Trademarks protect branding- things like your business name and your logo that you put on your products so that your customers know they are not knock-offs or imitations. For a really big business, a brand is worth big bucks and the cost of a trademark registration is small in comparison. So for a big company it is a no brainer to register all their branding- business name, logos, slogans, even names of individual product lines.
But smaller businesses are often working on a limited budget. The benefits of trademark registration
are not so obviously greater than the cost of registration, which can be close to a thousand dollars, depending on the difficulty of registering the trademark and the law firm used. So, many business owners decide that they want to limit their registration to a single trademark, and are left with a decision between registering their business name and their logo.
Registering Your Business Name as a Trademark
Usually, I recommend registering your business name if you are only going to register one trademark. A business name should be registered with a "standard character claim," meaning that your registration covers your name regardless of the font, case, and any stylistic or graphic elements used. This gives you broad protection and prevents an infringer from claiming no confusion would be likely because its mark uses a different font, etc.
Registering your business name with a standard character claim protects you against any use of the name, inside or outside of a logo or design. And for many businesses, their name is the most important thing to protect. After all, your name is what people use when discussing or referring your business to others. And if your logo is minimalist, the other visual elements may not be that memorable anyway.
The downside of trademarking your business name alone is that it offers no protection for the design elements of your logo. You still may have common-law rights to your logo, but you would lack the important benefits of trademark registration. Another business could begin using a similar logo with a different business name, and that could be difficult for you to stop.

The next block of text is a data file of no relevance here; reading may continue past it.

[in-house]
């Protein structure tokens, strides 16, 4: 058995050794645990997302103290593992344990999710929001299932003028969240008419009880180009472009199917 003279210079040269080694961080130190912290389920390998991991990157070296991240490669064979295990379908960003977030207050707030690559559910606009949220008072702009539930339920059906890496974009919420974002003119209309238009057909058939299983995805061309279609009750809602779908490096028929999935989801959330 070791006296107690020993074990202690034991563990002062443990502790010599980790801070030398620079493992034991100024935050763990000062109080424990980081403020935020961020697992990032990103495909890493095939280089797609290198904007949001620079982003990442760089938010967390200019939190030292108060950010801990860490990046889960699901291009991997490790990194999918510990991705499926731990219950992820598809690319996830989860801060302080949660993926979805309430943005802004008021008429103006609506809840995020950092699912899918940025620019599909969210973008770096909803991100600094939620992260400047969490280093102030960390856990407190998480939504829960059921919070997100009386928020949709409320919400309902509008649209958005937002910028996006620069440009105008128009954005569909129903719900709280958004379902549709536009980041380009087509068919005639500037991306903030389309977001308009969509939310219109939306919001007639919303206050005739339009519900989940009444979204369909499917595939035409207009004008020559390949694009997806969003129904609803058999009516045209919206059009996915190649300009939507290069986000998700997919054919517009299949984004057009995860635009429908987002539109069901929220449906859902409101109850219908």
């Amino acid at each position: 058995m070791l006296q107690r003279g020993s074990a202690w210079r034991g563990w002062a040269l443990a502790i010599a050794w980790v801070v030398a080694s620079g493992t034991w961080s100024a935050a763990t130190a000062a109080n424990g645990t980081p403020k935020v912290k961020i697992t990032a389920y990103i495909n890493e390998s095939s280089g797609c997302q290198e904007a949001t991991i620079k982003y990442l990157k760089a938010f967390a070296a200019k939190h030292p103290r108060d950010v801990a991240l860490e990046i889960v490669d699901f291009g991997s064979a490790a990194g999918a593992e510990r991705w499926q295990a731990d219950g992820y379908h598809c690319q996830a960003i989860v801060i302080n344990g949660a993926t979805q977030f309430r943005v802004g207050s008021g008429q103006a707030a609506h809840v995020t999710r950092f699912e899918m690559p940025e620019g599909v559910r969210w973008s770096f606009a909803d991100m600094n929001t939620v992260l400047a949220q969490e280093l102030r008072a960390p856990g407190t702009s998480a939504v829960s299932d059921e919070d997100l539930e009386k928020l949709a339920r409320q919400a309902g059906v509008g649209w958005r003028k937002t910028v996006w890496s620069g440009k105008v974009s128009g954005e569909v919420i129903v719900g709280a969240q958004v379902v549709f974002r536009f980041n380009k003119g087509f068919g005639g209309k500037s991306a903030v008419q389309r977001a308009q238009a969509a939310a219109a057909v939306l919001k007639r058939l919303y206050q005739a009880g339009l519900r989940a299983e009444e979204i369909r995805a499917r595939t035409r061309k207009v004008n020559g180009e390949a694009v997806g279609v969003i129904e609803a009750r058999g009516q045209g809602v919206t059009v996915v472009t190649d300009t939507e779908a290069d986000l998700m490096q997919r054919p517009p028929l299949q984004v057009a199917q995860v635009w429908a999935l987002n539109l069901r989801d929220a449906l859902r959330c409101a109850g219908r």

Registering Your Logo as a Trademark
The advantage of registering your logo is that it protects both the design elements of your logo and your business name (assuming that your logo incorporates your business name). However, there are many disadvantages.
For one thing, your protection for your name will be somewhat weakened. Another business seeking to register a logo with a similar name can argue that confusion would be unlikely because of the design differences between the two marks. Such an argument can succeed, particularly if your business name might be considered descriptive of the business you are in. I have successfully made such arguments, and even have advised clients that they could get around a third-party registration if they registered their brand with a certain stylization or design element.
Another potential problem is that logos can change over the years. Even the largest corporations rebrand once in a while. When your logo changes, your old logo trademark registration goes out the window. Now you have to file a new registration for your new logo. Your old registration, if it was in use for five years, may have become incontestable, greatly strengthening it in legal disputes. Your new registration will not be.
Register Your Business Name - Usually
For the above reasons, I usually recommend that my clients register their business names if they only want to file one registration. An exception might be if their name could run into a conflict that their logo would have a better chance of avoiding, or if the design element of their logo is critical or especially distinctive. However, even if you really like and want to protect the design element of your logo, I would strongly suggest looking into registering both
your logo and your business name alone. If you have any questions about the costs vs. benefits, I would be happy to help you answer them!